Wednesday 27 May 2015 at 23:03The "Gandhi of Sri Lanka"
by Sean A. Watkins, OurVoices
The 2004 Indian Ocean earthquake and tsunami is regarded as the worst natural disaster of the 21st century.* Killing over 230,000 people, the storm hit Indian ocean coastal communities with waves up to 30m (100ft) high, taking with them miles of shoreline that cannot be replaced.
In our current climate crisis, powerful storm surges like these are one of the most immediate threats we face from climate change. In Sri Lanka, the 2nd-hardest hit nation after Indonesia in 2004, Dr. A. T. Ariyaratne has led the largest indigenous organisation working on reconstruction in the region from the tsunami.
As founder and president of the Sarvodaya Shramadana Movement, Dr. Ari serves over 15,000 diverse village communities for development, peace, and reconciliation in Sri Lanka.
A school teacher by profession, Dr. Ari founded the Sarvodaya Shramadana Movement in 1958 as an “education experiment” to help local villages. Since then, he has based the movement on Buddhist and Gandhian principles—the word “shramadana” meaning a “gift of labour.”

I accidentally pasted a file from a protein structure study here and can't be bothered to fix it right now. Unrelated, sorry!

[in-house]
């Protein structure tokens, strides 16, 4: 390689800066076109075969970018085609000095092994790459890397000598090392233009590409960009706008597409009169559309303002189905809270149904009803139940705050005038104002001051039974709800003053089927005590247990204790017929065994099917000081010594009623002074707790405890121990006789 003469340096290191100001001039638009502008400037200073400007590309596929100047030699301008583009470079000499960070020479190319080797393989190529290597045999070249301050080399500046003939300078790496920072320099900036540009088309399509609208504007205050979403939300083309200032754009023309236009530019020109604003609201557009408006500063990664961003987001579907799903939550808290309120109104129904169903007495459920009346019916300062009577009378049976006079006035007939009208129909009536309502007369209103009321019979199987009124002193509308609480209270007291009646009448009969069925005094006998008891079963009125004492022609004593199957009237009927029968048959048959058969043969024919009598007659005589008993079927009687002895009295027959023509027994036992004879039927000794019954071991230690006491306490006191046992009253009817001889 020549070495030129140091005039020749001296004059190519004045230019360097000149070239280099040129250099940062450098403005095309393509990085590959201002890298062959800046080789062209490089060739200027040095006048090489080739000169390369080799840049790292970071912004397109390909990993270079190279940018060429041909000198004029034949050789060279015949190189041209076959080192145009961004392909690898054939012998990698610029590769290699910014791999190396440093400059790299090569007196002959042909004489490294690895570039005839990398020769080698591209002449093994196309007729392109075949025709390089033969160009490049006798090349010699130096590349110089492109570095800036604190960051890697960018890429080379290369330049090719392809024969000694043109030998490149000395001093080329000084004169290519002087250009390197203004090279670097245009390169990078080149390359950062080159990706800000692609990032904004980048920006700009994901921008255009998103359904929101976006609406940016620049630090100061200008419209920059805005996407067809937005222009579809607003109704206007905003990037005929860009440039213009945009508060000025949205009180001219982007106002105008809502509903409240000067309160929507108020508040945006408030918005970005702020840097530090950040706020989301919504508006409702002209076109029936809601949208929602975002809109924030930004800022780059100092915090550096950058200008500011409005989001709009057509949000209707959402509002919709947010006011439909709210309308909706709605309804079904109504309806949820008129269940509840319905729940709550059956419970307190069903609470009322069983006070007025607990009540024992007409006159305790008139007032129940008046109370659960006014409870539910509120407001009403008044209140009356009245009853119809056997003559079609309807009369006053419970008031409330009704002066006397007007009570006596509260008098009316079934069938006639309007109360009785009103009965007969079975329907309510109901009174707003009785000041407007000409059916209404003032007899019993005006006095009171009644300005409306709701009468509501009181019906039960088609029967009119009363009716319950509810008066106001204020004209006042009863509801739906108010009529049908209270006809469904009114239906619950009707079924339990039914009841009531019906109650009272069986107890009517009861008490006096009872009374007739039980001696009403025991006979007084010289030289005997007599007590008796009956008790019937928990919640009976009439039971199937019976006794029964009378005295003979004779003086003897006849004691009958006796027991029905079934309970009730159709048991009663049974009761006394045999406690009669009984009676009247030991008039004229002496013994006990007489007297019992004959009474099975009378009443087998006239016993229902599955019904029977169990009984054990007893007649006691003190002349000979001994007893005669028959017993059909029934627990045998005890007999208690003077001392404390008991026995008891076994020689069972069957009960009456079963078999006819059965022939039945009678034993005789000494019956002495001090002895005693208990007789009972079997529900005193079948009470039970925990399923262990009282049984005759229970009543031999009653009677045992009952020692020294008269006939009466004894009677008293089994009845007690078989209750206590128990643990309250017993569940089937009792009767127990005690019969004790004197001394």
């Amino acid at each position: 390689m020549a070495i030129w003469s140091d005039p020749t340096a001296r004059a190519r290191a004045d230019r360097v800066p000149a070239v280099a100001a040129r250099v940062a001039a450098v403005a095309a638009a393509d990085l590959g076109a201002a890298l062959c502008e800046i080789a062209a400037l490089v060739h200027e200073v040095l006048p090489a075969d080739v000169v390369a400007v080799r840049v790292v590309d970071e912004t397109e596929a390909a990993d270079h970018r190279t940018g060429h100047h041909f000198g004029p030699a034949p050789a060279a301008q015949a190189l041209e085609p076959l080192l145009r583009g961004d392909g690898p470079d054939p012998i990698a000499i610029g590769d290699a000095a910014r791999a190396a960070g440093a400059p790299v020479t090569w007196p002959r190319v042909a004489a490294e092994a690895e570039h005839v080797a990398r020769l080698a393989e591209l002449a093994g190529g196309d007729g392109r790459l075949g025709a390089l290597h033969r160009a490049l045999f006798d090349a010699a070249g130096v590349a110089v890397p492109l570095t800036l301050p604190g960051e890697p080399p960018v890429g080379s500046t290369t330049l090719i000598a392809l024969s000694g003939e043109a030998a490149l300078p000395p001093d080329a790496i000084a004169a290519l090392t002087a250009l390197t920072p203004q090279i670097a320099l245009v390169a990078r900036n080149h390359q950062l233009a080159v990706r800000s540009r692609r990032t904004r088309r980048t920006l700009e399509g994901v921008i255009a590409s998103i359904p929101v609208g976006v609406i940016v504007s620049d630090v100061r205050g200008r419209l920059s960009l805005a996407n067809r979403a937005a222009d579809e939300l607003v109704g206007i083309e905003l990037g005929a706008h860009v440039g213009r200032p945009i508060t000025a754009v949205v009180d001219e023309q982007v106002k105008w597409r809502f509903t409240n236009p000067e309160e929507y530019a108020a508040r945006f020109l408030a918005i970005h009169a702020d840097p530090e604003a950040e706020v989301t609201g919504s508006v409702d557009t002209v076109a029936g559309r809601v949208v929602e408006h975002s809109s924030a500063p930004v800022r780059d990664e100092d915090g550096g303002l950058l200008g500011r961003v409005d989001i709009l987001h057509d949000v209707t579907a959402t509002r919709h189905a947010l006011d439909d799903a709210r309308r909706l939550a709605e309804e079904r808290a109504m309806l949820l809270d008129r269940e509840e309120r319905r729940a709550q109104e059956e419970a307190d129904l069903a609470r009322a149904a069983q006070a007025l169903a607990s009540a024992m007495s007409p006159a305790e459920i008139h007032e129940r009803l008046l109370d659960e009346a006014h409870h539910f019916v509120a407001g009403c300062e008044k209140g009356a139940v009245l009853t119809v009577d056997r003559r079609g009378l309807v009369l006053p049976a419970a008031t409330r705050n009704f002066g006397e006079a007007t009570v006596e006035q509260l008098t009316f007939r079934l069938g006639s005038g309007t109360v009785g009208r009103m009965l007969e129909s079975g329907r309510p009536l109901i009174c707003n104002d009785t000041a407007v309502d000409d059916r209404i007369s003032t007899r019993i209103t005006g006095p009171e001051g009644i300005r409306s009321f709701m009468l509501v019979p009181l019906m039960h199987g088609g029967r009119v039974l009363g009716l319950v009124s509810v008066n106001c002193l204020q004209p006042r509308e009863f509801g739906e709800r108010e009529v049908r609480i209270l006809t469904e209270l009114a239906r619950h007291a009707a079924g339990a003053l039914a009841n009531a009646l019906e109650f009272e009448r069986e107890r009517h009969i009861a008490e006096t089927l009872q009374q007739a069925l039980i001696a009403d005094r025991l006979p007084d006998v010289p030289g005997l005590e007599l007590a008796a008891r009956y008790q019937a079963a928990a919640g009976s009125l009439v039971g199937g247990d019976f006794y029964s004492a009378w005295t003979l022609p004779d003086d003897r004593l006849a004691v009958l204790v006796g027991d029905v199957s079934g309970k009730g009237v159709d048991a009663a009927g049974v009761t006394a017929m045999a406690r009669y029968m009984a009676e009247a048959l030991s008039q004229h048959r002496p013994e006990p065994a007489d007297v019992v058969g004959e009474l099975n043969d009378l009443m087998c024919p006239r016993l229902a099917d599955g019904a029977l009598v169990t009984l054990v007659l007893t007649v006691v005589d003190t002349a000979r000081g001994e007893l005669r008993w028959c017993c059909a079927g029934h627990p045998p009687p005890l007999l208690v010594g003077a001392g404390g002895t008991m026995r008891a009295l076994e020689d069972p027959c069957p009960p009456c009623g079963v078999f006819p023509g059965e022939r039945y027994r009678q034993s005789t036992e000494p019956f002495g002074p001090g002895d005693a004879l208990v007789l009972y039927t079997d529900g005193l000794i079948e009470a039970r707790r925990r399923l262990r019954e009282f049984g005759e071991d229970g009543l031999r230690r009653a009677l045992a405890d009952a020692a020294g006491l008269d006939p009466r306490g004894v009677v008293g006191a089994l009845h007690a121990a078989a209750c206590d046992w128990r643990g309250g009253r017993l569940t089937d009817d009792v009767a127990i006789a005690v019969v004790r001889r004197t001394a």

Known by those who consider him a mentor as the “Gandhi of Sri Lanka,” Dr. Ari has received numerous awards for peacekeeping, including the Ramon Magsaysay Award for Community Leadership, the Gandhi Peace Prize from the government of India, and the Sri Lankabhimanya, Sri Lanka’s highest National Honour.
As we reflect on what is at stake to lose if we do not act on climate, we celebrate Dr. Ari for his leadership in community development in climate affected communities.
Directly after the 2004 tsunami, Sarvodaya built an eco-village as a model of sustainable design and livelihood to rehabilitate tsunami affected families (see video below). We thank Dr. A. T. Ariyaratne for his leadership in climate affected communities, and we are happy to have him join OurVoices as a Spiritual Ambassador.